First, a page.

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Salon Art + Design 2022

With the demand for physical interaction with design high, the New York fair is predicted to bounce back in full force.

Park Avenue Armory, New York
10th-14th November 2022

By Adrian Madlener / 7th November 2022
Éric de Dormael, ‘Angle’ wall lamp, 2021 COURTESY: Éric de Dormael & Galerie Negropontes

Éric de Dormael, ‘Angle’ wall lamp, 2021
COURTESY: Éric de Dormael & Galerie Negropontes

OVER THE PAST decade, Salon Art + Design has carved out a distinctive niche for itself among the many collectible design fairs that dot the globe. Taking place at the ornate Victorian-style Park Avenue Armory, the event stands apart by attracting a distinctively sophisticated, knowledgeable yet dynamic collector base – many of whom call the adjoining avenues and streets home.

David Secrest, ‘Ark Bench’, 1994 COURTESY: David Secrest & Moderne Gallery

David Secrest, ‘Ark Bench’, 1994
COURTESY: David Secrest & Moderne Gallery

With a select group of 51 exhibitors, Salon Art + Design seamlessly combines displays of vintage, modern and contemporary wares. Exceptional examples of 20th-century art also make an appearance. This year’s fair, the 11th edition, will see the return of international galleries that have been absent for over two years. Characterised by an abundance of glass and a more neutral colour palette, this year’s Salon Art + Design is set to return to its pre-pandemic scale and grandeur.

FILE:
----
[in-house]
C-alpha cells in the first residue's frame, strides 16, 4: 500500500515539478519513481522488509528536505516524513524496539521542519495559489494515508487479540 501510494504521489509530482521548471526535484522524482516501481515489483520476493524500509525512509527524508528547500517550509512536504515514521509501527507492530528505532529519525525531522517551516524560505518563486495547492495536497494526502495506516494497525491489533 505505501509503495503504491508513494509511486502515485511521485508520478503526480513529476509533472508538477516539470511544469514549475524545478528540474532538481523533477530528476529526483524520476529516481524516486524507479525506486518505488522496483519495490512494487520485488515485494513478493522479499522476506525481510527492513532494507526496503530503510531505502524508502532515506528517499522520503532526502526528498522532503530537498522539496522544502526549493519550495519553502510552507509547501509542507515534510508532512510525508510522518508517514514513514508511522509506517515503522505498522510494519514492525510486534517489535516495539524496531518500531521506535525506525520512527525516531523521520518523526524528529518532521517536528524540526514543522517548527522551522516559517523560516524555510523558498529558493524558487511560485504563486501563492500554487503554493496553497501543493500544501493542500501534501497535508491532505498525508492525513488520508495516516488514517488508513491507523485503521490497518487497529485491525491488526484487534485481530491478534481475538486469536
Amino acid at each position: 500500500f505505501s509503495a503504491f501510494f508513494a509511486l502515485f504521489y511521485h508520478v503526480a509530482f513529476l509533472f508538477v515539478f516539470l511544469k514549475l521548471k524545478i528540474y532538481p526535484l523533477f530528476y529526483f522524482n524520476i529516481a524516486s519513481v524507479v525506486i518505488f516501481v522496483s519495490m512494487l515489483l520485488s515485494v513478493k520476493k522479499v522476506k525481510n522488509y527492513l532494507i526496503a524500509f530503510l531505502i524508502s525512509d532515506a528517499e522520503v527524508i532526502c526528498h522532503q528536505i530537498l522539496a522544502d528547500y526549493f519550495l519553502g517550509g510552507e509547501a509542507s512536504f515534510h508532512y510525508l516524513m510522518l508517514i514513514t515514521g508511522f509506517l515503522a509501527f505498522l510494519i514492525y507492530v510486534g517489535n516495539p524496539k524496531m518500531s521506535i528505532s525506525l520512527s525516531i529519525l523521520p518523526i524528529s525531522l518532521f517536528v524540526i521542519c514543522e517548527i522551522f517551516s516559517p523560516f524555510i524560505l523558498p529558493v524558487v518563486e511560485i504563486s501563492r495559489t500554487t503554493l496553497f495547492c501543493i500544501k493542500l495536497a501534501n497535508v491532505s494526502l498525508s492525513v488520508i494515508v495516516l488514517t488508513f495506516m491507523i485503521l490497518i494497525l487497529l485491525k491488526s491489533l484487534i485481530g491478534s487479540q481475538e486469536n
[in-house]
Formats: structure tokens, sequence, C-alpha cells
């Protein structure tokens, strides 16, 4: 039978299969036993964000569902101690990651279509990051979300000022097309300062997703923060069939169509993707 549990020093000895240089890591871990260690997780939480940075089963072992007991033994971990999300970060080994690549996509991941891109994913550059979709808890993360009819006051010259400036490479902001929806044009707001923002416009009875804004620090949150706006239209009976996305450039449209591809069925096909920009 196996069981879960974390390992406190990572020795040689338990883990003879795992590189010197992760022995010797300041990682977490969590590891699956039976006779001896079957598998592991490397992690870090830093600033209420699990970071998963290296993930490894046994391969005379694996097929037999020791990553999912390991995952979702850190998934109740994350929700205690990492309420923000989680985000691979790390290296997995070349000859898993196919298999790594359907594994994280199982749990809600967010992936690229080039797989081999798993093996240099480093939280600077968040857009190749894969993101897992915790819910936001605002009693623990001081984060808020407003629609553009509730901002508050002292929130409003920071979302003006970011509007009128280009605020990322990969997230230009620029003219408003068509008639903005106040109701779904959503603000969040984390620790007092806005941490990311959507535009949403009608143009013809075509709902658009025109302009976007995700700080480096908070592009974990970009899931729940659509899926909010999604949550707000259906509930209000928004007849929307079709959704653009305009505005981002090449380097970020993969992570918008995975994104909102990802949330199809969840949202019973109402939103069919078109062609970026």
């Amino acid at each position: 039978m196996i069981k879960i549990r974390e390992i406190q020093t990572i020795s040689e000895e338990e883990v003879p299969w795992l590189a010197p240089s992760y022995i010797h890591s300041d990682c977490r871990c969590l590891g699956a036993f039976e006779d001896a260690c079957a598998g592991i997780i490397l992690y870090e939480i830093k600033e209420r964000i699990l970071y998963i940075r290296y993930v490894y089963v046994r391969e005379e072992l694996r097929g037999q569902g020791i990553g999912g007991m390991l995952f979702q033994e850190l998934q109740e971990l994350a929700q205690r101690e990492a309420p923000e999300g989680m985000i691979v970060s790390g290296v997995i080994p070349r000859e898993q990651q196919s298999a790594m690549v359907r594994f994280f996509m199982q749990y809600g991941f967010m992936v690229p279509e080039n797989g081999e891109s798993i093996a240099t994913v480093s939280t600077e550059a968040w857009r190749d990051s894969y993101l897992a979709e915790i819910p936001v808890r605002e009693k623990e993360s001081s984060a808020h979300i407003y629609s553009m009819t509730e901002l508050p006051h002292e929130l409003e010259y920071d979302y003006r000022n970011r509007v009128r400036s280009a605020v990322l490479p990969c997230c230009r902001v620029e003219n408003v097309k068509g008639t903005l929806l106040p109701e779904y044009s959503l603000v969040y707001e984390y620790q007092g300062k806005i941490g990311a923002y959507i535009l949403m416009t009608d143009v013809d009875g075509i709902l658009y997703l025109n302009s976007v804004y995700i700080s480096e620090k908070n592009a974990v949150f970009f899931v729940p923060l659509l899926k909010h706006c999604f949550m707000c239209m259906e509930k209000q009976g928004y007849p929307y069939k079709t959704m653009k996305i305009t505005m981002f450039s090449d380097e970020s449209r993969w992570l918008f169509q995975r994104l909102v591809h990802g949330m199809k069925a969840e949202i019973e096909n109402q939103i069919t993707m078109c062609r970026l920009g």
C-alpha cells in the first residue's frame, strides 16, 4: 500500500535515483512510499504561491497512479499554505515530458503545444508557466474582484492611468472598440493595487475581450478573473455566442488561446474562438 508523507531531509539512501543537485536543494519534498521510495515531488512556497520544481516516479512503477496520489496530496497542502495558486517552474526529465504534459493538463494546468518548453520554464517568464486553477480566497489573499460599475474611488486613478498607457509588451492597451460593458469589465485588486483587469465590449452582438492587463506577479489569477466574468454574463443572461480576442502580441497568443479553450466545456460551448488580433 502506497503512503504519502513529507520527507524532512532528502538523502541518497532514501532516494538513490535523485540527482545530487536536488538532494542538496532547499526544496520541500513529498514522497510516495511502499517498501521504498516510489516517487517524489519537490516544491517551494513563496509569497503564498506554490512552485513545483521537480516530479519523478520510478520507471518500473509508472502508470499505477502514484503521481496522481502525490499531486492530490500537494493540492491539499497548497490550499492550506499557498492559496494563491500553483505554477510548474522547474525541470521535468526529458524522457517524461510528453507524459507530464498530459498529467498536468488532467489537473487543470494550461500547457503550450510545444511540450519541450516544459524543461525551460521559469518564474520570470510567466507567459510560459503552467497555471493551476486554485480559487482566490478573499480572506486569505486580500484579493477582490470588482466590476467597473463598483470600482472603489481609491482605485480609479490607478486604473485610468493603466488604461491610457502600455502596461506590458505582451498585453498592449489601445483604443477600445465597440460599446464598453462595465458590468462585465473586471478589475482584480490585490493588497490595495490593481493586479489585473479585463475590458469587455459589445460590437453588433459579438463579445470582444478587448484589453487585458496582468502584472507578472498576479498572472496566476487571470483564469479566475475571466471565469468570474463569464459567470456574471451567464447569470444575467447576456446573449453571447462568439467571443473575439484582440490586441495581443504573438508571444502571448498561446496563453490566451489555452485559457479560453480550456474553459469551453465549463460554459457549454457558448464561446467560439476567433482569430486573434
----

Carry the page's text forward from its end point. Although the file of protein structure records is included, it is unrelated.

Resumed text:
Hanna Heino, ‘NUBES - the somewhere, WIDE’, 2022 COURTESY: Hanna Heino Nubes & Galerie Artempo

Hanna Heino, ‘NUBES – the somewhere, WIDE’, 2022
COURTESY: Hanna Heino Nubes & Galerie Artempo

The staple event has evolved a great deal according to Executive Director Jill Bokor. “When we began, the fair was mostly French and American galleries,” she explains, “but over the years we have become far more global – welcoming exhibitors from 13 countries.” Perhaps most important for her is that Salon Art + Design has gone from operating as a hybrid art-and-design fair to one dedicated almost entirely to the latter, with only hints of the former.

This shift reflects the niche industry’s growth in the last decade, especially regarding contemporary output, as well as the sector’s enhanced standing among buyers who might have previously acquired only fine art. “The market for crossover collecting has never been stronger,” Bokor emphasises. “You used to see a great collection of art surrounded by indifferent furniture – the art was everything. These days, top collectors are also considering furniture, ceramics, lighting and glass. They’re flocking to Salon Art + Design to find it.”